Technology has fuelled a surge in academic cheating – it has also made it easier than ever to get caught
In the UAE and many other nations, March is the month of mid-term exams. In the run-up to the spring break, with assignments to be submitted and exams to be revised for, student workloads mount and deadlines loom.
On the whole, students rise to this challenge, and through their efforts, they develop both academically and personally. For whatever reason – be it overwork, an obsession with success, or just sheer laziness – some students will cheat at some point in their academic careers. In an increasingly connected world, where vast archives of information and a variety of unethical services are easily accessible on the internet, this can range from plagiarising essays, buying them, or plain, old-fashioned sneaking notes – or phones – into exams.
Exploring the extent of the problem, the International Centre for Academic Integrity compiled global surveys of cheating spanning the 12 years from 2002 to 2015, including data for 71,300 undergraduate students. They found that 39 per cent reported having cheated on an exam, while 64 per cent said they had cheated on a written assignment. It also appears that, in general, cheats do prosper. A survey conducted by Fordham University in the US found that students who reported cheating had significantly higher grade point averages (3.41 out of 4) than their non-cheating counterparts (2.85 out of 4). The cheats got, on average, B-pluses while the non-cheats got B-minuses.
Academic dishonesty also appears to be worsening, exacerbated by the emergence of websites, known as essay mills, that offer an array of dubious educational writing services. The use of such services has become known as “contract cheating” – in other words, paying a third party to write for you. A study published in the journal Frontiers in Education in 2018, suggested that, globally, up to 15.7 per cent of college students have engaged in this practice, with the rate rising rapidly over the past few decades.
In 2017, the UK’s Quality Assurance Agency (QAA) reported that more than 100 essay mills were in operation and urged universities to strengthen their policies on academic integrity. The essence of the QAA’s guidance was that, if information technology is facilitating academic dishonesty, then information technology can also be used to combat the problem. This has already started to happen, with far-reaching implications, thanks to the introduction of increasingly sophisticated plagiarism detection applications.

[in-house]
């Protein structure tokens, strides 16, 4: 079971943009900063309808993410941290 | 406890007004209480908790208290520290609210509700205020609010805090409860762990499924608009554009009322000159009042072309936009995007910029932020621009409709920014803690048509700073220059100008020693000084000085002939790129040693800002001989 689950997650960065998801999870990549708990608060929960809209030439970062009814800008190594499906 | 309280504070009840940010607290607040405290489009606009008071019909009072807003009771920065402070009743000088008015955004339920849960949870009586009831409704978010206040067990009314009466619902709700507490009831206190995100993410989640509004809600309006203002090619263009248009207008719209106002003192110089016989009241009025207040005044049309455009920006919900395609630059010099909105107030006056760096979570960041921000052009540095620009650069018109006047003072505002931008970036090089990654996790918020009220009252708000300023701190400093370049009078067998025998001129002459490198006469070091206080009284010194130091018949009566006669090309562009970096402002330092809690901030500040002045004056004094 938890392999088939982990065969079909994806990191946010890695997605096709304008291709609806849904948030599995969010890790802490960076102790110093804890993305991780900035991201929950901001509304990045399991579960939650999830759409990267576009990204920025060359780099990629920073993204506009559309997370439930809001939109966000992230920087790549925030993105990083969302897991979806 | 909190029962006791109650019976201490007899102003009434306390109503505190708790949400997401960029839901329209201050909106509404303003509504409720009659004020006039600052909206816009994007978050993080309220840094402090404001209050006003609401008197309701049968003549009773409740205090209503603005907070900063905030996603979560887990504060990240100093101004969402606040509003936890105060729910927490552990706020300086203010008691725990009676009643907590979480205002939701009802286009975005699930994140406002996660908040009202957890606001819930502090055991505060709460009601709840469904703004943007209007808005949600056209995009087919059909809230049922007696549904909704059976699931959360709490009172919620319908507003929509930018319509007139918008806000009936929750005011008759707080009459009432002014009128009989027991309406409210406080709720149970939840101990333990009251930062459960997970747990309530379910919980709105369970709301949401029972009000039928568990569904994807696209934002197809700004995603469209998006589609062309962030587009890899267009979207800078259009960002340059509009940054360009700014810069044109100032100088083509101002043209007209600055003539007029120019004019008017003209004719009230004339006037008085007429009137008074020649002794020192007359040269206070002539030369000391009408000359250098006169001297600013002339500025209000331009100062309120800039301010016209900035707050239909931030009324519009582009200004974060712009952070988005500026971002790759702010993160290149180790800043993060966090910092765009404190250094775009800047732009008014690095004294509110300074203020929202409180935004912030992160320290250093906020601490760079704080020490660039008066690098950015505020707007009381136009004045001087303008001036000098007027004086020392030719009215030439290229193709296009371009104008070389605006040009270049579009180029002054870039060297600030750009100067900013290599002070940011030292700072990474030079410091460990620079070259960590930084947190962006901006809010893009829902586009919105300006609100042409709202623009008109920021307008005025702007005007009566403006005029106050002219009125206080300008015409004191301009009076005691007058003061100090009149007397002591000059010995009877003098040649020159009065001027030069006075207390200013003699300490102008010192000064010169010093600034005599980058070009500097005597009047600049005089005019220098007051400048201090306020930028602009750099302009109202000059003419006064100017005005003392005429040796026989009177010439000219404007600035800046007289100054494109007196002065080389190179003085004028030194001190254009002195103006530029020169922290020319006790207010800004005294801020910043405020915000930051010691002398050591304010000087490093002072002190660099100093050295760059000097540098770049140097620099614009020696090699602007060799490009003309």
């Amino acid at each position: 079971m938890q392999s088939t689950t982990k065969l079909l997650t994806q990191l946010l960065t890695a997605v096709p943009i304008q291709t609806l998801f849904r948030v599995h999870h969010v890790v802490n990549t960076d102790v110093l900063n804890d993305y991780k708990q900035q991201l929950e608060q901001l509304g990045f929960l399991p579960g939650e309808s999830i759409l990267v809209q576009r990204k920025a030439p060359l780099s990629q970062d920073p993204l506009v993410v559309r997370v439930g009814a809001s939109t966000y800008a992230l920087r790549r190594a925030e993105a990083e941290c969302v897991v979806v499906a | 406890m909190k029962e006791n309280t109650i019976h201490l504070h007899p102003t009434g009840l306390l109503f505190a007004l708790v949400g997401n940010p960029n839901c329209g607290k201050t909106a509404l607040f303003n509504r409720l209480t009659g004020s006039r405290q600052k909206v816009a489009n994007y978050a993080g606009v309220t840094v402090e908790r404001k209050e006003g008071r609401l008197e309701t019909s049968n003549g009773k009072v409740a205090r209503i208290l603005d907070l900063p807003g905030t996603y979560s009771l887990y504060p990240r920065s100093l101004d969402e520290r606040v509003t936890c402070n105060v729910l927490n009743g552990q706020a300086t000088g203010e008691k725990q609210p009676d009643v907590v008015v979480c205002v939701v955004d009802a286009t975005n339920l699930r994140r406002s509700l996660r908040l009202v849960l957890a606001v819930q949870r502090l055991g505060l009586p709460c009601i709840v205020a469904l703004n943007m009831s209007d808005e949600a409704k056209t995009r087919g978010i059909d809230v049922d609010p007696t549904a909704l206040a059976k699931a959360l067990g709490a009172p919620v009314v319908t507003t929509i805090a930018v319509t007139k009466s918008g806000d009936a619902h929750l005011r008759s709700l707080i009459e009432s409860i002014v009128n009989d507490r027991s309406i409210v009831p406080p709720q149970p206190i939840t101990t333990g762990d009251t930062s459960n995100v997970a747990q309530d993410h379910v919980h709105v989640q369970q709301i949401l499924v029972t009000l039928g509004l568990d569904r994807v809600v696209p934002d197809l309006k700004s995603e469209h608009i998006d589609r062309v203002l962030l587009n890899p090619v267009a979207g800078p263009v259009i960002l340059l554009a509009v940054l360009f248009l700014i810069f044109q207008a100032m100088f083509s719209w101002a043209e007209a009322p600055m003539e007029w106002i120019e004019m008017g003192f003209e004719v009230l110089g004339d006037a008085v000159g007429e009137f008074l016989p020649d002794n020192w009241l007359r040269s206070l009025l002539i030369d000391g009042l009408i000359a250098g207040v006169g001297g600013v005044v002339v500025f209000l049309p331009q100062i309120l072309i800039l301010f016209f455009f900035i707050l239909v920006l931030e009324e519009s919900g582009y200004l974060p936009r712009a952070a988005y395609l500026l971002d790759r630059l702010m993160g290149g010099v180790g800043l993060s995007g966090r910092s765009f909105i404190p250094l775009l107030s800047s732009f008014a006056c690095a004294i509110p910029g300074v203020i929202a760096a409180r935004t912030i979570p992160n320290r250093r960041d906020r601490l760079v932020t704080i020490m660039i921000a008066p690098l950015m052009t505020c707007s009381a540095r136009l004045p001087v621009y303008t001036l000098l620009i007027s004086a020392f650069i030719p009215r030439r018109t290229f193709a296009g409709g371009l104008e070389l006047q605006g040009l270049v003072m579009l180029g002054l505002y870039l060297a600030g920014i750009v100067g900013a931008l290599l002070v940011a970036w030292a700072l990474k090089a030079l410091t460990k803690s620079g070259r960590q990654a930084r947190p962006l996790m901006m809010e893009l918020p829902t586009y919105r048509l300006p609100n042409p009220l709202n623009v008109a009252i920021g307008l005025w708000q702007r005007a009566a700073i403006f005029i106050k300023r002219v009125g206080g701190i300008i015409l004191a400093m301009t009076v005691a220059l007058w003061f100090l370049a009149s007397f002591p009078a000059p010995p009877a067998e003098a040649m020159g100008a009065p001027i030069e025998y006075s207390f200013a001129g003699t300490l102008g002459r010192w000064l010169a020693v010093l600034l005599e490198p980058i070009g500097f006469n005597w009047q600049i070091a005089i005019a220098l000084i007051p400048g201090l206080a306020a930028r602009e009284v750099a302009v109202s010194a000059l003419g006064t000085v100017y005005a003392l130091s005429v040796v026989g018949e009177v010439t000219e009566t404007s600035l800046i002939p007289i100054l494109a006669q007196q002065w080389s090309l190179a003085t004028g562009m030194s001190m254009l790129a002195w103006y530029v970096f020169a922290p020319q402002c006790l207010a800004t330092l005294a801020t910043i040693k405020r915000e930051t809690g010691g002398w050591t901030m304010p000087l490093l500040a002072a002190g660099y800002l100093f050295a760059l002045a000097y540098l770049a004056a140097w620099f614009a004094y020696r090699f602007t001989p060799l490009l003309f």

In 2012, Pal Schmitt, resigned as President of Hungary after he was stripped of his doctorate by Semmelweis University in Austria over allegations of plagiarism related to his 1992 doctoral dissertation.
In 2013, Annette Schavan, then Germany’s education and research minister, was stripped of her doctoral degree by the University of Düsseldorf after instances of plagiarism were detected in her 1980 dissertation. Ironically, it was titled Person and Conscience.
In 2014, the US Army War College in Pennsylvania rescinded the masters' degree of former US senator John E Walsh for the same reason.
These are the high-profile cases that make the media, but many more don’t. The other common feature of the above examples is that plagiarism was detected many years after the original academic work had been submitted, graded and forgotten about.
Now that academic papers are preserved for posterity and made accessible to vast numbers of people online, evidence of academic malfeasance is more or less impossible to escape.
In this sense, strong parallels are beginning to emerge between academia and the world of sport, in which doping scandals have retroactively exposed a number of champions as cheats. One of the best-known examples of this occurred in 2012, when the cyclist Lance Armstrong was banned for life from competition and stripped of seven Tour de France titles.
In athletics it is reasonably common to hold urine or blood samples for 10 years or more, in the knowledge that technology will advance and be able to retest samples for performance-enhancing substances that are undetectable today. Some universities hold copies of student work for centuries, and now they are easier to find and search than ever.
The already powerful anti-plagiarism software that we have now will only get slicker, quicker and smarter. As regards contract cheating, detecting the authenticity of authorship is not that difficult for a computer. After all, there are already basic algorithms that can correctly attribute the authorship of Beatles songs to either John Lennon or Paul McCartney, based on linguistic analysis alone.
Meanwhile, work in this area carried out at Zayed University and presented at the British Psychological Society Conference in 2017 has explored the use of wearable eye-tracking devices as a deterrent to cheating on closed-book exams.
The need to reverse this dangerous trend of academic dishonesty is clear, but we are getting closer by the day to stamping it out once and for all.
Dr Justin Thomas is a professor of psychology at Zayed University
Published: March 6, 2019 03:25 PM